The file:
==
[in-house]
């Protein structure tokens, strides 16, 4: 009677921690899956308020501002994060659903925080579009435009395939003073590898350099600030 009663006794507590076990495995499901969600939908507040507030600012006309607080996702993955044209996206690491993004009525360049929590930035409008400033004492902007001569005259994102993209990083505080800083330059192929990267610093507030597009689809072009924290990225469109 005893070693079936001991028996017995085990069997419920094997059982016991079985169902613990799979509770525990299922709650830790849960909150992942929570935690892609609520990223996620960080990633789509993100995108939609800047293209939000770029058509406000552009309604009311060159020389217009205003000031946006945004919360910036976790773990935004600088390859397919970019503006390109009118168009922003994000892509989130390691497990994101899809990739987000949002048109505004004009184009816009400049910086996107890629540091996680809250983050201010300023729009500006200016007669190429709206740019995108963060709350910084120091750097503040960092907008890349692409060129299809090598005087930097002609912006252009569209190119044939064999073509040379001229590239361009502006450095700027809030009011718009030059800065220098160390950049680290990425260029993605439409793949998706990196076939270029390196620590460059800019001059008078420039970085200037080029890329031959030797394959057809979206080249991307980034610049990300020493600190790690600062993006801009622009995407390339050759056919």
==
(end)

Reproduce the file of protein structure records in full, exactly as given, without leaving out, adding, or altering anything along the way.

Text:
[in-house]
């Protein structure tokens, strides 16, 4: 009677921690899956308020501002994060659903925080579009435009395939003073590898350099600030 009663006794507590076990495995499901969600939908507040507030600012006309607080996702993955044209996206690491993004009525360049929590930035409008400033004492902007001569005259994102993209990083505080800083330059192929990267610093507030597009689809072009924290990225469109 005893070693079936001991028996017995085990069997419920094997059982016991079985169902613990799979509770525990299922709650830790849960909150992942929570935690892609609520990223996620960080990633789509993100995108939609800047293209939000770029058509406000552009309604009311060159020389217009205003000031946006945004919360910036976790773990935004600088390859397919970019503006390109009118168009922003994000892509989130390691497990994101899809990739987000949002048109505004004009184009816009400049910086996107890629540091996680809250983050201010300023729009500006200016007669190429709206740019995108963060709350910084120091750097503040960092907008890349692409060129299809090598005087930097002609912006252009569209190119044939064999073509040379001229590239361009502006450095700027809030009011718009030059800065220098160390950049680290990425260029993605439409793949998706990196076939270029390196620590460059800019001059008078420039970085200037080029890329031959030797394959057809979206080249991307980034610049990300020493600190790690600062993006801009622009995407390339050759056919």